Leaving L.A. behind for a small-town mountain retreat

Although Catherine and Michael Donovan weren’t looking for a major life change, they always knew their lifestyle and hobbies would be amenable to places other than Los Angeles. “We were ranch people living in Silver Lake,” Catherine jokes. The family owned a camper and had a Silver Streak trailer parked off-site in Pasadena. On weekends, “either we were estate sale-ing, or adventuring.”

Their love of the outdoors and the consistent urging of their friends — Mohawk General Store owners Kevin and Bo Carney, who have a home in Idyllwild — finally brought them up to the creative town located in the San Jacinto Mountains. (The population numbers around 4,000 and the elevation is approximately 5,400 feet.)

Just for fun, the Donovans went to look at an intriguing property located off Idyllwild’s main drag. They fell in love instantly with the two acres on Strawberry Creek and its two structures dating back to the early 1920s, as well as massive boulders left in situ that brimmed with local significance and charm. Catherine recalls thinking skeptically, “It’s so epic, what’s wrong with it?” since the listing was about a year old at that point.

The answer was nothing, other than the area’s real estate idiosyncrasies, where the market caters to a mix of part-timers and full-time denizens. (The sellers reportedly wanted a bigger house in Idyllwild with less land.)


The Donovans’ sense of adventure, the lure of this particular home and setting, and a desire to raise their family in a smaller community that’s closely integrated with nature led the Donovans to suddenly embrace a new lifestyle and milieu two years ago.

A previous owner conjoined the house's three levels, basement to attic, with a spiral staircase, seen at left.
(Christina House / Los Angeles Times)

It was a bold move, considering their kids were 2 and 5 years old at the time, and they lived in a prized Silver Lake school district.

“We went home and we had our house up for sale literally 10 days later,” Catherine says. It took all of a week to sell, and by October the family was living in a town they hardly knew.

The delightfully quirky details and magical setting, however, made the decision easier. Plus Catherine’s career as a freelance publicist and Michael’s as a product and business development consultant gave them the flexibility to work remotely. Since acquiring the property, the Donovans have worked with local historians to trace and honor its history.

A Pasadena couple, Dr. Grant Bell and his wife, Arabella, had constructed the pine-log and wood-shingle-covered main residence and carriage house between 1922 and 1924 as a summer retreat. The surrounding land was transformed with river rock paths and plants to fuel the Bells’ amateur botany obsession: They planted more than 300 Humboldt lily specimens during their time on the property, and many still thrive.

The garage/carriage house, which is now listed on Airbnb as a vacation getaway, was designed to house a Packard and eventually adapted into a habitable space with a kitchen and bathroom. The Donovans also rent a 1955 Trail Chief trailer on-site through Airbnb and refer to the property as the Owl Pine.

Eames molded-fiberglass chairs occupy the dining area. A butcher-block counter came from artist Pauline Annon's former home in Silver Lake.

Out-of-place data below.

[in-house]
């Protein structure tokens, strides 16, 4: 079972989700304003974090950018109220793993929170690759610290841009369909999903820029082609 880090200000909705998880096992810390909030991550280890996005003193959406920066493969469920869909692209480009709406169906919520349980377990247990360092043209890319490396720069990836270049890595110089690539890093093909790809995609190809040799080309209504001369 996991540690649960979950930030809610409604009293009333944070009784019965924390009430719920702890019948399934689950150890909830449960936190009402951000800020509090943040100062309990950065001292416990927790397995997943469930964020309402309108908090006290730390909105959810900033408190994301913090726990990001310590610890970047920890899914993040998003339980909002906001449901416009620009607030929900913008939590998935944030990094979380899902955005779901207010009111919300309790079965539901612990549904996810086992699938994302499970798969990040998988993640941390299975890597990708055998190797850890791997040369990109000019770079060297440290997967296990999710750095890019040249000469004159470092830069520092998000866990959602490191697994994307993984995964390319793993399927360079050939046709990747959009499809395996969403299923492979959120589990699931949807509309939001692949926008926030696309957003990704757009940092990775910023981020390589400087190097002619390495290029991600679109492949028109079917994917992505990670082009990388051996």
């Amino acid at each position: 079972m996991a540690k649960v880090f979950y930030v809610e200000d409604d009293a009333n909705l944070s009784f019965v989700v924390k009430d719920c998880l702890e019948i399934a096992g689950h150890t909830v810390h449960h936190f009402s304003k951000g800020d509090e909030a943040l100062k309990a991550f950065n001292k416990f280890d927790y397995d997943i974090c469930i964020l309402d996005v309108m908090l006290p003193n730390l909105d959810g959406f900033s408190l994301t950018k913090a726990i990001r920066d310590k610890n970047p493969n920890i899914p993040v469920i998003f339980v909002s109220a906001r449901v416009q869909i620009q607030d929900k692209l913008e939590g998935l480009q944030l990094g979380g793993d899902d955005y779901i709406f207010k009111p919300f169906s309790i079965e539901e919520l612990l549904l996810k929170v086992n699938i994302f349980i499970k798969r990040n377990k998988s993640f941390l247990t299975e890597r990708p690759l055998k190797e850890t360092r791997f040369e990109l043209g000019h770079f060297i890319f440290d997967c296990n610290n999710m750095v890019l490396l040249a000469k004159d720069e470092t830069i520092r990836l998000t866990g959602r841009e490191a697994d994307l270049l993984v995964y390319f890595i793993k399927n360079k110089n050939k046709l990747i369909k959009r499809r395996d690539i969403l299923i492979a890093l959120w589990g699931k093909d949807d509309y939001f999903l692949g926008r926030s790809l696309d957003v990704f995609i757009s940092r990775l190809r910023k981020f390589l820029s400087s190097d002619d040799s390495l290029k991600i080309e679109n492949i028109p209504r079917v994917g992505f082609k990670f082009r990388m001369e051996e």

(Christina House / Los Angeles Times)

Because the parcel is zoned for both residential and commercial use, the house had a brief stint during the late 1980s as a gourmet and home goods shop called the Epicurean. That owner, Mitch Susnar, restored areas that had fallen into disrepair during the course of various ownership changes and lapsed maintenance.

Susnar conjoined the house’s three levels from the basement to the attic with a spiral staircase. He also installed wide-plank wood floors and kitchen cabinetry and added straw-lined walls, as well as integrating pine logs into the walls and ceilings as part of that remodel. Today, these unusual details feel well suited for this free-spirited mountain community.

As for the Donovans’ decorating process, “we had everything, and we plugged it into this house,” Michael says. Their vintage Hans Wegner rocker seamlessly transitioned from their former contemporary Silver Lake loft to the mountain house. An L-shaped Case Study sectional sofa that faces a massive, granite rock-covered fireplace with a distinctive ax-carved mantle, and Eames molded fiberglass chairs in the kitchen’s dining area are from past Modernica warehouse sales. And, yes, there are antlers on display.

The new home helped justify the couple’s longtime secondhand shopping habits too. A perforated pendant light in a small seating area next to the staircase and a tall, rustic, vintage wood- and glass-front storage unit that functions as the kitchen pantry and storage, for instance, were sale finds. The kitchen butcher-block counter came from artist Pauline Annon’s erstwhile home in Silver Lake, along with some of her original paintings.


Upstairs, the children's room
(Christina House / Los Angeles Times)

In other parts of the house, the space itself is the main feature; the attic overlooking the forested landscape makes for a cozy kids’ bedroom and play space that breeds imagination.

Michael, a passionate home cook, was particularly excited about the AGA porcelain-coated cast iron oven range. When he saw the rare appliance he thought, “OK, we can live here.”

They miss some perks of city life and circle back to L.A. when necessary, but the Donovans’ new rituals include creek explorations and nightly soaks in a cedar hot tub on the deck, which Michael purchased secondhand in Malibu. “It’s an interesting trade-off,” Catherine says of the kids’ experience. “Now they know every tree out here, what animals live here, and what’s blooming.”


UPDATE: Idyllwild family after fire threat

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